22-JAN-2011: WAN PXE Boot

Installing a remote system without DHCP support

The company I work for has a dysfunctional organizational structure. The people who run DHCP servers out at district and field sites usually don't know too much about DHCP. Additionally, getting them to make changes to their DHCP server to allow PXE booting a Solaris or Linux machine for Jumpstart or Kickstart is not something likely to occur in a timely manner (say, less than 1 month) since they: a) don't understand the request; and b) don't really care about us.

So when a request came in to Jumpstart two Solaris x86 systems at one of the districts by the end of the following week, we had two problems:

  1. We didn't have a Solaris x86 FLAR; and
  2. We didn't have any way to get the system load the "pxegrub" bootloader from our TFTP server (since that's normally what the DHCP server tells the PXE client to do, and we had no control over the DHCP servers).

The first issue was mostly resolved due to previous work by a co-worker getting ready for support of some other Solaris x86 systems. We had a Solaris x86 Jumpstart profile, just no FLAR. He was able to produce a FLAR within a few days of install, post-install, test, clean-up, verify, rinse, repeat.

The second issue was the one I was delegated. My first thought was to use normal GRUB's "el torito" support to burn a bootable CD instead of "pxegrub" from the TFTP server and just use the "configfile" directive within GRUB to load the "menu.lst" from the TFTP server. This did not go well. I spent days on it, and while I was able to get it to load the Solaris x86 kernel and miniroot (initial ramdisk) the installation always failed early when trying to configure the network devices.

I started reading the scripts on the miniroot to determine how it was attempting to configure the network devices and discovered that it was expecting GRUB to store network information somewhere that the newly loaded kernel could find it and a stock GRUB didn't do this. Sun had apparently patched this into GRUB. No big deal. I'll just take the GRUB from an existing Solaris x86 system, burn it to a CD, and let it go.


Fail. Sun. Fail.

The newly created Sun-patched GRUB-on-CD booted up just fine. However, the "dhcp" directive was completely broken. It would send out a DHCP_REQUEST from to, the DHCP server would then respond with an address in a DHCP_REPLY message. Then, the DHCP client would do... another DHCP_REQUEST but this time from the IP address the DHCP server just gave it instead of The DHCP server would reply with another DHCP_REPLY but the Sun-modified GRUB didn't seem to care, and would ask for an address from the address it was just assigned forever (or atleast a day, since I let it sit there doing that for a full day wondering if it would ever actually complete whatever it was trying to do).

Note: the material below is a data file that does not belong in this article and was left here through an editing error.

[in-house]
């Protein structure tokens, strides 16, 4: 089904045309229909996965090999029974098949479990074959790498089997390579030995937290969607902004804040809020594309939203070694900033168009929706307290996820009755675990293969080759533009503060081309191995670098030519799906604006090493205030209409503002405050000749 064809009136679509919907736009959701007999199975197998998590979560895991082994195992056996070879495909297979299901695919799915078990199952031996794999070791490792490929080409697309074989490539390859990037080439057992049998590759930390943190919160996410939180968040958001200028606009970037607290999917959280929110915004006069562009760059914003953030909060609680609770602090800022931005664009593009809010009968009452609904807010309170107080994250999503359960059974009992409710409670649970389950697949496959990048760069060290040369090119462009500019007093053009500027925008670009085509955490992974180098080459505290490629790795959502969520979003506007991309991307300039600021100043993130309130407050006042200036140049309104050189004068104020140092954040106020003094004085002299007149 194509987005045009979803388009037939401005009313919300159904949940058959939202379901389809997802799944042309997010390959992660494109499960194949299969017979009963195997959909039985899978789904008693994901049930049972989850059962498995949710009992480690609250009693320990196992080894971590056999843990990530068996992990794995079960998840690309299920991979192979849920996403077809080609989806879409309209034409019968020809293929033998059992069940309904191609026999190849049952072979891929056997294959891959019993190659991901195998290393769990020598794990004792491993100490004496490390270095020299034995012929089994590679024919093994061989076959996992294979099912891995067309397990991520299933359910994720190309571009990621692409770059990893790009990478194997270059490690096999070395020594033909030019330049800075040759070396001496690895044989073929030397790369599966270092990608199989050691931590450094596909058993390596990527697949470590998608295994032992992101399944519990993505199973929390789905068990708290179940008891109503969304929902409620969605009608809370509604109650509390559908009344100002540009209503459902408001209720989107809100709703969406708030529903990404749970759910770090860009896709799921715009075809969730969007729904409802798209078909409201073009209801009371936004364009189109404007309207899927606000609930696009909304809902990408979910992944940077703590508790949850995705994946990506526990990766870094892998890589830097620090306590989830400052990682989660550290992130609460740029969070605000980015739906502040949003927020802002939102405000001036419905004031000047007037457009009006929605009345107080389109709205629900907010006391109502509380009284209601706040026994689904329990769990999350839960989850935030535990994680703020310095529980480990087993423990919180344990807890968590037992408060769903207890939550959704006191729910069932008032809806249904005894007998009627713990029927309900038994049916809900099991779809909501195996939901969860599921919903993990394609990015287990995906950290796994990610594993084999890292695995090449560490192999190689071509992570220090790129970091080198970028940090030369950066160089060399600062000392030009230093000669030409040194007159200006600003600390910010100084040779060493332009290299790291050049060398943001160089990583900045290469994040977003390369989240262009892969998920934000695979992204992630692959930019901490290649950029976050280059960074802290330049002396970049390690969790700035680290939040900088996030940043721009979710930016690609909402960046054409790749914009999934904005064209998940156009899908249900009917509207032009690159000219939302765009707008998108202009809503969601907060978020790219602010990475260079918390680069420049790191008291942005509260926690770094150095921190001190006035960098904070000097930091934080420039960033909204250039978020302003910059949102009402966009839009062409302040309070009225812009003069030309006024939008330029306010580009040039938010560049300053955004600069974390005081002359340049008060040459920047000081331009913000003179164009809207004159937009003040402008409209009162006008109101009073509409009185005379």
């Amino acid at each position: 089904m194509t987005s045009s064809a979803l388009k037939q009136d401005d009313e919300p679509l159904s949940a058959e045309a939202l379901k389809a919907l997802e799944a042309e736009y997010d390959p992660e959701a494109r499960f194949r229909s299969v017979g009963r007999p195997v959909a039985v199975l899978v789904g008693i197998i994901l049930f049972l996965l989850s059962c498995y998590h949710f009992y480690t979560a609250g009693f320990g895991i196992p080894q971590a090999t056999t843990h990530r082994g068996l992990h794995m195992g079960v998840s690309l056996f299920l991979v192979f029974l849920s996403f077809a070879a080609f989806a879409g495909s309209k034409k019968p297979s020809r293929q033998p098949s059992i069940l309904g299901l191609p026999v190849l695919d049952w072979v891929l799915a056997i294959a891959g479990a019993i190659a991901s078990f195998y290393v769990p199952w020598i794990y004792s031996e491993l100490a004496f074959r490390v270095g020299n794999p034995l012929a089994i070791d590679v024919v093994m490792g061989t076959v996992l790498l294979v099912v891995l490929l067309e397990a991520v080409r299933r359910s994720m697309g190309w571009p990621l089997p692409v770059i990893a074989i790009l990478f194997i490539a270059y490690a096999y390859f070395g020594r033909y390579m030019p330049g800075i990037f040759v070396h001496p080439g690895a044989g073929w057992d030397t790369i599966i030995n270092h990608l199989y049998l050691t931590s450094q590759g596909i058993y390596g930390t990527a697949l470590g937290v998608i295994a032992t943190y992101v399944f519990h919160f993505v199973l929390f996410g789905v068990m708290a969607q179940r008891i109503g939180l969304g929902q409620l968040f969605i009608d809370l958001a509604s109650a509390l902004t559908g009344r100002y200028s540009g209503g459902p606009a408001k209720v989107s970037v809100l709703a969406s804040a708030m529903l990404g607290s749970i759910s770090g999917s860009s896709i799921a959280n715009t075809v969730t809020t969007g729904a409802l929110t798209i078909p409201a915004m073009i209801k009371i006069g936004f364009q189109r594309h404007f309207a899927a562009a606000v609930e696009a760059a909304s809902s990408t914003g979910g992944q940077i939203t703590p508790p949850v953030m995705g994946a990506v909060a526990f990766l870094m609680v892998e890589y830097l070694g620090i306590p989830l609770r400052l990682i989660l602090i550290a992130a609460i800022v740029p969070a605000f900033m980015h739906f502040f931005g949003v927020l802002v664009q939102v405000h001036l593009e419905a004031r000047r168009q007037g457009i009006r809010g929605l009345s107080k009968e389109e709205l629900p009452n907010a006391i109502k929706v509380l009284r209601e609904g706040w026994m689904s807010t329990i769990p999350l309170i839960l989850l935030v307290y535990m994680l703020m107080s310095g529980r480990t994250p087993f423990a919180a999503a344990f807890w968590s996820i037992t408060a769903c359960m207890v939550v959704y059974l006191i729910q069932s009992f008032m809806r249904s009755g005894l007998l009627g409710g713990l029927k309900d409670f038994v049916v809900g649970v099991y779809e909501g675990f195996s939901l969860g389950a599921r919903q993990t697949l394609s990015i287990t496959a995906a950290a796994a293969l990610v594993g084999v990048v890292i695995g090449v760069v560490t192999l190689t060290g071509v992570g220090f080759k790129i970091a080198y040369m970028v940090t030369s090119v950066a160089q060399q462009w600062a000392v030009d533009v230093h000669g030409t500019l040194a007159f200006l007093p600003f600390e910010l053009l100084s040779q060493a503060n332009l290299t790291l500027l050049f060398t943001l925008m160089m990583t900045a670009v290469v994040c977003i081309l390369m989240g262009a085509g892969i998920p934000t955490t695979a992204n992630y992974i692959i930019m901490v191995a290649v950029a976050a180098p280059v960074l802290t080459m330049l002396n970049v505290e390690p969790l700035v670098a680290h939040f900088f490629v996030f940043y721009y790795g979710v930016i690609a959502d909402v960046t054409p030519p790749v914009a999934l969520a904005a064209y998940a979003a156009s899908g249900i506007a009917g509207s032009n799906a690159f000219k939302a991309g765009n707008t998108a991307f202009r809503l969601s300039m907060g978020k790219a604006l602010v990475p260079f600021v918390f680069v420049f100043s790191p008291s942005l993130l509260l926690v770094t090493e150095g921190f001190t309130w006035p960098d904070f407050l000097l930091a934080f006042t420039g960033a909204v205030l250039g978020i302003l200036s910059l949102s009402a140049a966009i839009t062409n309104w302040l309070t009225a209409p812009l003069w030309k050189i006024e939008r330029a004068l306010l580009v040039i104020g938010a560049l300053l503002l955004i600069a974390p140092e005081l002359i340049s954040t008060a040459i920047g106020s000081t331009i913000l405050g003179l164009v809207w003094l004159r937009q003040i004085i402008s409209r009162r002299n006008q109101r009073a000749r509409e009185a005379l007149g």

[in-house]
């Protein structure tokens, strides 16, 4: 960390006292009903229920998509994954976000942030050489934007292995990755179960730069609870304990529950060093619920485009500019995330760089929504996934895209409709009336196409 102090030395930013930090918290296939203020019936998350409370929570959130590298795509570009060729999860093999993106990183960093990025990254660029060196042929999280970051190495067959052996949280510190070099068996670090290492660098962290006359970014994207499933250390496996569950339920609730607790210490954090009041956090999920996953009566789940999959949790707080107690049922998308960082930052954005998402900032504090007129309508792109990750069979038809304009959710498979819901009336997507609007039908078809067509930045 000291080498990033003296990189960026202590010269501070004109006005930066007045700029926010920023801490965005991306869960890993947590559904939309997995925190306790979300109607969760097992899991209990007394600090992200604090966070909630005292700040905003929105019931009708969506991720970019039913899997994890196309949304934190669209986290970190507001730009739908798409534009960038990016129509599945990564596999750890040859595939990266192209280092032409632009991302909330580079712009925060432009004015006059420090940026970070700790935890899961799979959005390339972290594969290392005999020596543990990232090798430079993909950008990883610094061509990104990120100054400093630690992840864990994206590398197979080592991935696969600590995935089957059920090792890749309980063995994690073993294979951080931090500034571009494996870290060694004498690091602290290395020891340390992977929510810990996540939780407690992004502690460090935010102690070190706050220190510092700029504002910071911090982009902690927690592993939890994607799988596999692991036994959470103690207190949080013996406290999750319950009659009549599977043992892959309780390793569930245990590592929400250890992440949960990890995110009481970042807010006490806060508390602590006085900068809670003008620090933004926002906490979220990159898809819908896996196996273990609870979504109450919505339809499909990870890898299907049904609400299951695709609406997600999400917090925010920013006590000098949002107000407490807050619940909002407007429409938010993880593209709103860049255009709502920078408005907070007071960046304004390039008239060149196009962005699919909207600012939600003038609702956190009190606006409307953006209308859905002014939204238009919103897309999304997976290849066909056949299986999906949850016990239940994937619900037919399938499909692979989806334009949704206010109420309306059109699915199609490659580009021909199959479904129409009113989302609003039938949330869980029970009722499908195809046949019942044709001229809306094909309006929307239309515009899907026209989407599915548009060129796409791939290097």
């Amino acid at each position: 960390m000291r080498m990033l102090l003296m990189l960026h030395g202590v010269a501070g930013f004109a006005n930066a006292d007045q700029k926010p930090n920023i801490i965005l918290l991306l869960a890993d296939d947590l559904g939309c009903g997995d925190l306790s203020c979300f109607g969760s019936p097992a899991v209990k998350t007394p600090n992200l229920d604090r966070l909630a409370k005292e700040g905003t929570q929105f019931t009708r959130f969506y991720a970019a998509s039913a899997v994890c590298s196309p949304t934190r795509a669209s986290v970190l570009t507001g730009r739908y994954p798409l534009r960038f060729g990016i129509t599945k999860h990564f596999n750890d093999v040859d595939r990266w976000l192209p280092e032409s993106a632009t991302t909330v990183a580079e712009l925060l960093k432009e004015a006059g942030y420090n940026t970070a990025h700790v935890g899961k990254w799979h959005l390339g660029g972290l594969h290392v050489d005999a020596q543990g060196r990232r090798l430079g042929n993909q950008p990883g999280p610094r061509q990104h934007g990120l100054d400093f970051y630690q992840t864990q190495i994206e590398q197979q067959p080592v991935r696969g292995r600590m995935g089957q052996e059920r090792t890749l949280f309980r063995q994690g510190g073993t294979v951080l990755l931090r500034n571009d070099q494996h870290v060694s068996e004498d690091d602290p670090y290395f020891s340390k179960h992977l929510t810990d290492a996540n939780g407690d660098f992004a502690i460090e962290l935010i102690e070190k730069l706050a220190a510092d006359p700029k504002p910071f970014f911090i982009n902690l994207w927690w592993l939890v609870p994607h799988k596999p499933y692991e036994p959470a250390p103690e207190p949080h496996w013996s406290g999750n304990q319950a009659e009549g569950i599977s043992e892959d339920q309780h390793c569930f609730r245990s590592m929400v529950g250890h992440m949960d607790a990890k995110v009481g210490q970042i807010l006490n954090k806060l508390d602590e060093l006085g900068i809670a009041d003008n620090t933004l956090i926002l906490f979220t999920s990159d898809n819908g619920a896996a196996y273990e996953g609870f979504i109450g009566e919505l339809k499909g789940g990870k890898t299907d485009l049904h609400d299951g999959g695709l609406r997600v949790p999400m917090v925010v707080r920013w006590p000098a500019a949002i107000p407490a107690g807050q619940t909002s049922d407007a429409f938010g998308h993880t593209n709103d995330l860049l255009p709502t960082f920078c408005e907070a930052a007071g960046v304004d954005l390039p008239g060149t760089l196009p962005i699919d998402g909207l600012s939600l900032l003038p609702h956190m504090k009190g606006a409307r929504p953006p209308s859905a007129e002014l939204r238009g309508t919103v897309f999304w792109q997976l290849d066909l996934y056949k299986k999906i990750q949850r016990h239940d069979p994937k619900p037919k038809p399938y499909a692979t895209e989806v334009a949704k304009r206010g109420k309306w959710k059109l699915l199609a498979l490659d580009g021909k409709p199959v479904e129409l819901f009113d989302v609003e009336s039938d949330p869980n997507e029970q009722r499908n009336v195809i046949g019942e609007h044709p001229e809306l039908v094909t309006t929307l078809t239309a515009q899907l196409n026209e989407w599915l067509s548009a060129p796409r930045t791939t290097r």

I gave up on that dream, and started looking for an alternate approach.

I then found gPXE which is a PXE client. Further, it's a scriptable PXE client where the script can be embedded in the PXE client itself. Further still it supports being booted from CD.

With "gPXE" I was able to create an ISO image that obtained an IP address via DHCP, went out to my hard-coded-in-the-binary TFTP server and loaded the "nbp.01MAC_ADDRESS" file (a.k.a., "pxegrub") that the Jumpstart "add_install_client" script created. It booted Sun's modified "pxegrub", which fetched the correct "menu.lst" file and loaded the kernel and miniroot via TFTP. Once that was done, it was able to see the network configuration structure that "pxegrub" left in place for it and was able to configure the network interfaces, mount up the NFS server, find its "sysidcfg" file and begin installing.


Here's the gPXE script I embedded in the ROM:

 dhcp net0
 set next-server 331.39.13.6
 set 150:string ${next-server}
 set 67:string 01${mac:hex}
 chain tftp://${next-server}/nbp.01${mac:hex}

(where 331.39.13.6 is the IP address of the Jumpstart server)

I initially did this on the "rom-o-matic" web site, but it didn't work because the "${mac:hex}" variable formats the address:

  1. With colons separating bytes of the MAC address where Jumpstart expects nothing to separate the bytes; and
  2. As lower-cased where Jumpstart expects the digits to be upper-cased.

A small (one line) patch to the "gPXE" code and updating the "rom-o-matic" PHP scripts which also come with "gPXE" to work with PHP5 later it formats the MAC address the same way the Jumpstart server does.

Here's how I added the client from the Jumpstart server:

 jumpstart# ./add_install_client -d -e 01:02:03:04:05:06 -t 331.39.13.6: \
            -p 331.39.13.6:/jumpstart/sysidcfg/testbox -c 331.39.13.6:/jumpstart \
            -b 'boot-args=- install nowin' i86pc

(Again, where "331.39.13.6" is the IP address of the Jumpstart server)